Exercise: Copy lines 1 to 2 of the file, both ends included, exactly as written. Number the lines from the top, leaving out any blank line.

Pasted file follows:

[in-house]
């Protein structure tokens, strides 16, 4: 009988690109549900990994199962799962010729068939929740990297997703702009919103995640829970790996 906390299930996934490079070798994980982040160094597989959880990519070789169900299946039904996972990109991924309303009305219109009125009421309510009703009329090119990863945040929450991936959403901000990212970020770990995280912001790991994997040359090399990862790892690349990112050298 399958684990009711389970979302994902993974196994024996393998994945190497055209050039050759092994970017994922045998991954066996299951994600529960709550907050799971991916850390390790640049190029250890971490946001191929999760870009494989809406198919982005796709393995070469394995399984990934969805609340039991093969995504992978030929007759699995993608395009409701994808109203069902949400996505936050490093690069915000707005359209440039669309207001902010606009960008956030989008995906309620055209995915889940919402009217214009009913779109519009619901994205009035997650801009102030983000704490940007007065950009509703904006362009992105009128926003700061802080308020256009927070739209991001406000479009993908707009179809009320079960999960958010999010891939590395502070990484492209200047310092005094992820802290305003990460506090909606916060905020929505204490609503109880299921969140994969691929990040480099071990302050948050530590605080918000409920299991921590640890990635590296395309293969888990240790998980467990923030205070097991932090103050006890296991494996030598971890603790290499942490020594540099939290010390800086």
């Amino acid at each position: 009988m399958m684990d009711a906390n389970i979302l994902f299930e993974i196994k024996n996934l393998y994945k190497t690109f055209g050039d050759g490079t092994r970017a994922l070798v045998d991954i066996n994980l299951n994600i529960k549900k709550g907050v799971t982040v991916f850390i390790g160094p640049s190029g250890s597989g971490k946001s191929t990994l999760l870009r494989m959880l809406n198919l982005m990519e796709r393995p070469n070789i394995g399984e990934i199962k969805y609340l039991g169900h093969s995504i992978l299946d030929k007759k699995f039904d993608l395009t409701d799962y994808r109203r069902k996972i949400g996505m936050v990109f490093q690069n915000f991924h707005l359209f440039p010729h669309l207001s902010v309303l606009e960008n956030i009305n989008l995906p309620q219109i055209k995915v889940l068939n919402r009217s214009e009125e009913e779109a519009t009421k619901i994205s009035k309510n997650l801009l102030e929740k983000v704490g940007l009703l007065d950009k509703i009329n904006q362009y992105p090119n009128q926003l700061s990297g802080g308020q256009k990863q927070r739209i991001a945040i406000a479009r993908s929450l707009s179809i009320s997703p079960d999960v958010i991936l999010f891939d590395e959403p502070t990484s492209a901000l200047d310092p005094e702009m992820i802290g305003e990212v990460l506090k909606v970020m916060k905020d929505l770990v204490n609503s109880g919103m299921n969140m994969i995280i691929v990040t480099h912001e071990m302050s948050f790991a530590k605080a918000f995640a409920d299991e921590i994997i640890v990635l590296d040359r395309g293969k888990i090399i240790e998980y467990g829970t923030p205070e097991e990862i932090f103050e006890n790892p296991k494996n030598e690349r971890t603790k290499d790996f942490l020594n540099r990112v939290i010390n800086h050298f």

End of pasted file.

[in-house]
């Protein structure tokens, strides 16, 4: 009988690109549900990994199962799962010729068939929740990297997703702009919103995640829970790996 906390299930996934490079070798994980982040160094597989959880990519070789169900299946039904996972990109991924309303009305219109009125009421309510009703009329090119990863945040929450991936959403901000990212970020770990995280912001790991994997040359090399990862790892690349990112050298 399958684990009711389970979302994902993974196994024996393998994945190497055209050039050759092994970017994922045998991954066996299951994600529960709550907050799971991916850390390790640049190029250890971490946001191929999760870009494989809406198919982005796709393995070469394995399984990934969805609340039991093969995504992978030929007759699995993608395009409701994808109203069902949400996505936050490093690069915000707005359209440039669309207001902010606009960008956030989008995906309620055209995915889940919402009217214009009913779109519009619901994205009035997650801009102030983000704490940007007065950009509703904006362009992105009128926003700061802080308020256009927070739209991001406000479009993908707009179809009320079960999960958010999010891939590395502070990484492209200047310092005094992820802290305003990460506090909606916060905020929505204490609503109880299921969140994969691929990040480099071990302050948050530590605080918000409920299991921590640890990635590296395309293969888990240790998980467990923030205070097991932090103050006890296991494996030598971890603790290499942490020594540099939290010390800086």